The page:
Dr. William Telfer, professor of biology for 40 years, passed away on November 6, 2010 after a short illness. He was 86 years old.
Dr. Telfer graduated from Reed College and earned his PhD at Harvard University. After three years as a Junior Fellow at Harvard, Dr. Telfer joined Penn’s department of biology in 1954. He was departmental chair from 1972-76 and named the inaugural Class of 1939 Professor of Natural Science in 1991. Dr. Telfer was a Guggenheim Fellow from 1960-61 at Stanford University, which led to the publication of The Biology of Organisms, co-authored with Donald Kennedy in 1964. Dr. Telfer became an emeritus professor in 1994.
“Dr. Telfer was passionate about insects and an internationally known expert on their biochemistry and physiology,” said Dr. Gregory M. Guild, chair and professor in the department of biology. “He used the beautiful North American giant silk moth (Cecropia) as a model to study egg development. Over the years Dr. Telfer became well known locally and nationally for raising these insects on the cherry trees in his backyard in Media, PA.”
Dr. Telfer’s intellectual engagement with experimental science spanned more than 60 years with his first publication in 1953 and his last publication, a review summarizing 100 years of research about egg formation in Lepidoptera, published in the Journal of Insect Science just last year (www.insectscience.org/9.50/). “Many of us present at departmental research retreats in the early 1980s instantly recognize some of the images in this review,” said Dr. Guild.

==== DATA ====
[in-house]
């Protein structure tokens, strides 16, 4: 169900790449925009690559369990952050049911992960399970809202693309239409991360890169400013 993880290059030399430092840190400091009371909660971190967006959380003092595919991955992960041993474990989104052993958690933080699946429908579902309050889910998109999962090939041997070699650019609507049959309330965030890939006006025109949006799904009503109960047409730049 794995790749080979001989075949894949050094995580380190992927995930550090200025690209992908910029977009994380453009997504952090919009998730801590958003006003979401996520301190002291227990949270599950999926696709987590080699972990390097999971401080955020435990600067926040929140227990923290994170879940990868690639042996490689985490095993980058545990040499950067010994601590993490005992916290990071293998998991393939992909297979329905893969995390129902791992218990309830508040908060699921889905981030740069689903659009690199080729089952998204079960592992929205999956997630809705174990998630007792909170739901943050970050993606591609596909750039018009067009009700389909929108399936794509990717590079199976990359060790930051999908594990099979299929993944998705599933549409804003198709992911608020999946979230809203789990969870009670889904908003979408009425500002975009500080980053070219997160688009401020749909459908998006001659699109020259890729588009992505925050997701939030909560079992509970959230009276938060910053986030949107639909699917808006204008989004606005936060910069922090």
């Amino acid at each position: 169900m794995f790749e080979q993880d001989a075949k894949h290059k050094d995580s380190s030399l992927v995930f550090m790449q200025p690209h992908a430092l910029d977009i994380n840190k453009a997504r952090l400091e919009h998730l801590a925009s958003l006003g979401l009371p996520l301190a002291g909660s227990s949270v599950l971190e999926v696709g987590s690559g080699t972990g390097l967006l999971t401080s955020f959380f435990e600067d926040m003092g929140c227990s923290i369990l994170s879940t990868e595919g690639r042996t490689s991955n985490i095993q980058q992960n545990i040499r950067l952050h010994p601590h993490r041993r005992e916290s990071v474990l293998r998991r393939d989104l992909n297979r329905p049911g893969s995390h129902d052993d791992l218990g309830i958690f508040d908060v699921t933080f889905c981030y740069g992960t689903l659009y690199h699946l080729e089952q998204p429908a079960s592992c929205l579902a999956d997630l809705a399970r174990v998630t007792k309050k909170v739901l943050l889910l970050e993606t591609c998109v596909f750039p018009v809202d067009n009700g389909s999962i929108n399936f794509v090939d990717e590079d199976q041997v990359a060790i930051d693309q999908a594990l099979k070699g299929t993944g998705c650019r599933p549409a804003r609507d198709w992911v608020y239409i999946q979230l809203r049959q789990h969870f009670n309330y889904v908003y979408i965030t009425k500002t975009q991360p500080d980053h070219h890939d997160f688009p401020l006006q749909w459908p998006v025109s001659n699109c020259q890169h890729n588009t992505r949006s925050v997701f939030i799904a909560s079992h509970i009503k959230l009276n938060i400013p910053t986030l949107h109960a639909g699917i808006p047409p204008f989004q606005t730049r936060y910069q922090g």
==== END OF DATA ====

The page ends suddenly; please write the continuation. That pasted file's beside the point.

Dr. Guild also noted that “Dr. Telfer was a legendary teacher, skilled at introducing freshman to their first biology course as well as opening up the world of developmental biology to biology majors. His 1964 text with Kennedy was an innovative undertaking ‘to convey more effectively and forcefully the intellectual revolution which biology was undergoing’ and ‘to emphasize the uniformities of nature as opposed to its variety’ (from Foreword). This was a farsighted perspective given that it preceded (by two decades!) our understanding that all organisms exhibit remarkable genetic similarities at the molecular level. In his later years at Penn, Dr. Telfer pioneered a Stellar and Organic Evolution course taught with faculty from astronomy, geology and anthropology. “
Dr. Telfer is survived by his daughters, Abby Telfer and Sally Ishizaka; and granddaughter, Katharine Earl.